I can't go in to much detail about how the whole thing is put together due to the license agreement that comes with the SDK (not allowed to show tools, code, or programs made using the SDK) but suffice to say, in just two days I managed to port an entire XNA game to PS Suite with minimal fuss. The largest difference between the two will probably be the graphics pipeline since PS Suite uses OpenGL ES2.0 but the SDK provides plenty of high level functions which are comparable to what XNA provides which for example make it easy to set up VertexBuffers and render meshes and models with ease.

The emulator is relatively basic but works just fine and lets you run and debug your creations but I haven't yet figured out if we can deploy to any devices (since I can't get any devices to be recognised by MonoDevelop and I own an Xperia Play). I'd love to test my game on the phone to see how it performs, I have infact already begun development of an Android port for this game but due to the range of different spec Android phones it's more complicated as you have to (or should) support older models too. Atleast with PS Suite it's a single executable (or atleast a single code base) which can then go and run on all compatible devices all of which share a common (more or less) specification.

If I was to compare XNA directly to PS Suite I'd say XNA is probably still friendlier for noobies as it provides a lot more high level functions for common game related functions but as I said PS Suite is still in beta so could be fleshed out much more prior to release. I'm looking forward to seeing where PlayStation takes PS Suite and if they can make it worth developers time to bring their games over to the platform. Please also note that there is much more to the PS Suite, there's a whole UI API which I've not touched for developing apps (similar to what you have on iOS or SL for WP7), I'm a game developer first and foremost so I've not needed to touch the UI API yet.

Before I go I thought I'd also leave a note for any iOS or Android devs out there looking at PS Suite. Since I have experience working on all these platforms I would say that the massive similarity to XNA is obviously going to draw in XNA devs to PS Suite but Android and iOS devs should be able to get up to speed with PS Suite quickly too as technically the platform itself is closer to their own, especially if you're used to OpenGL graphics on either of those platforms. I also know I'm biased having been using C# and XNA for a few years now but in general I find hacking things together much easier in C# than I do in C/C++/Java on the other platforms. It's a very nice language and above all the tools (Visual Studio and MonoDevelop) are very mature and easy to use. I often get frustrated with Xcode and Eclipse but again perhaps that's just my preferences.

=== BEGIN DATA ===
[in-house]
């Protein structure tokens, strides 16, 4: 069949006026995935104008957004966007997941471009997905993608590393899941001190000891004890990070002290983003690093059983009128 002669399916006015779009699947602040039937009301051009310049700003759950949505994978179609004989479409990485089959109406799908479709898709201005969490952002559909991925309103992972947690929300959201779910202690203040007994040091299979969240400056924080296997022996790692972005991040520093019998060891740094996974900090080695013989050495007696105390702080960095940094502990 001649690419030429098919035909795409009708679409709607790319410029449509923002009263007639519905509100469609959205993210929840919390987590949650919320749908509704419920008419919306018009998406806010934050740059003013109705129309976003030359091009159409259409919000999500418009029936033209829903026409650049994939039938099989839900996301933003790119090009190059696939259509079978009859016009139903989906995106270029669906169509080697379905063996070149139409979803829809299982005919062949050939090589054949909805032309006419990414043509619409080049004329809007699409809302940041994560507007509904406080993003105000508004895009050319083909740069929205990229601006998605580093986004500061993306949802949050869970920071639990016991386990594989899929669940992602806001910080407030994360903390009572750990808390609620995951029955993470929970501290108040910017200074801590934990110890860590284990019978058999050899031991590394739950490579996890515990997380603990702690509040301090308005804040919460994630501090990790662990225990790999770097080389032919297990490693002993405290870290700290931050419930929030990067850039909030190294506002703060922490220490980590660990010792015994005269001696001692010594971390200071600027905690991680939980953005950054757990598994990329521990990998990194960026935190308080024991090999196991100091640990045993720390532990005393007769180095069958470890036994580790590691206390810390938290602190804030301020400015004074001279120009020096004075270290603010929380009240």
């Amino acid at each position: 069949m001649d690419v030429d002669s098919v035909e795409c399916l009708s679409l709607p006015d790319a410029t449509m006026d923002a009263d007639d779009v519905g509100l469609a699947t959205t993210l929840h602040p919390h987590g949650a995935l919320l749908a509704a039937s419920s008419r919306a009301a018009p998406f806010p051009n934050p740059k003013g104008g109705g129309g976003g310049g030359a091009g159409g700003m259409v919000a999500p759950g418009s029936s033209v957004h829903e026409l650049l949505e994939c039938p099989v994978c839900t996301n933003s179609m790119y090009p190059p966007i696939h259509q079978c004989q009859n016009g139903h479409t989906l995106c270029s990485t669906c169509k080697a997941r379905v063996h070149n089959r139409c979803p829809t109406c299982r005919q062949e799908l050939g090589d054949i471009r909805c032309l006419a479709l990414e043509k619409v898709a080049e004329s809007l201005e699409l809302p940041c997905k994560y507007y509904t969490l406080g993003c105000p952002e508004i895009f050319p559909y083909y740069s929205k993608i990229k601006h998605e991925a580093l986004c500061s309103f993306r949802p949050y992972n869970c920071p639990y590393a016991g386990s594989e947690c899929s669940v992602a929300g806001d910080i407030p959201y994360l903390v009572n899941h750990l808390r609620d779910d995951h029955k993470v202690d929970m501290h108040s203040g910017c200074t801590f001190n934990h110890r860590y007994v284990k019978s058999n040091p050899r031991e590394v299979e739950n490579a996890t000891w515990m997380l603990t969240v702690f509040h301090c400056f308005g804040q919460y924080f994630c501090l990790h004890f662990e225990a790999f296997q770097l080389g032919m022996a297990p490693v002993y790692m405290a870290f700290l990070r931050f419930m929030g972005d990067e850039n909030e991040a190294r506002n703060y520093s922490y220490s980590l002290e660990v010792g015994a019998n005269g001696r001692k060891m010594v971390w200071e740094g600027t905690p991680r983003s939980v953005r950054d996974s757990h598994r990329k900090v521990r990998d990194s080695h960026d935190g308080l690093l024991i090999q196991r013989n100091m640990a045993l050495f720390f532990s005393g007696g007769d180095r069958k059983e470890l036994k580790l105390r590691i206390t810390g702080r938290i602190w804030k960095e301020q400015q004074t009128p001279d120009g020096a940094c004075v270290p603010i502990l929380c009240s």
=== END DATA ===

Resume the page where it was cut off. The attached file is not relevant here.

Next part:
I'd recommend any budding game developer to jump on the opportunity to get started with PS Suite straight away. With any kind of new venture like this it really does help to be on-board from the start and currently there only seem to be a handful of devs actually spending any time working with the SDK. For any XNA devs out there I would seriously recommend you check it out as porting an XNA game over should be relatively simple. It's taken me 3 years (on and off) to write my XNA engine, and yet it only took two days to port the majority of it to this new platform since very little was platform specific (rendering, audio and controls mostly). At least just sign up so you have access, even if you don't do anything with the SDK at this point in time.

Unfortunately I'm not permitted to post any public screenshots or videos of anything I'm working on (this is a beta product) but if you sign up as a participant you'll have access to developer-only forums where I'm going to post some media for fellow devs to check out. Here's the link to sign up to the closed beta:


I managed to get my game deployed to the Xperia Play, turns out I just needed to enable USB debugging (again, had it switched off for some reason) and it deploys just fine now.

If you found this post helpful please leave a comment below:
Guillaume / 2011-12-29 13:40:09
Hi! Very interesting article!

That's too bad that the closed beta seems to be limited to US/UK/Japan (those are the only choices in the form).

Guess I'll have to wait for a 'french' choice :/ I don't want to send wrong info in the form.
Erick / 2011-12-31 01:36:24
Fantastic! As Microsoft, Sony is discovering that lure devs and customers from other platforms is good business
A rahman / 2013-01-23 13:58:43
Nice article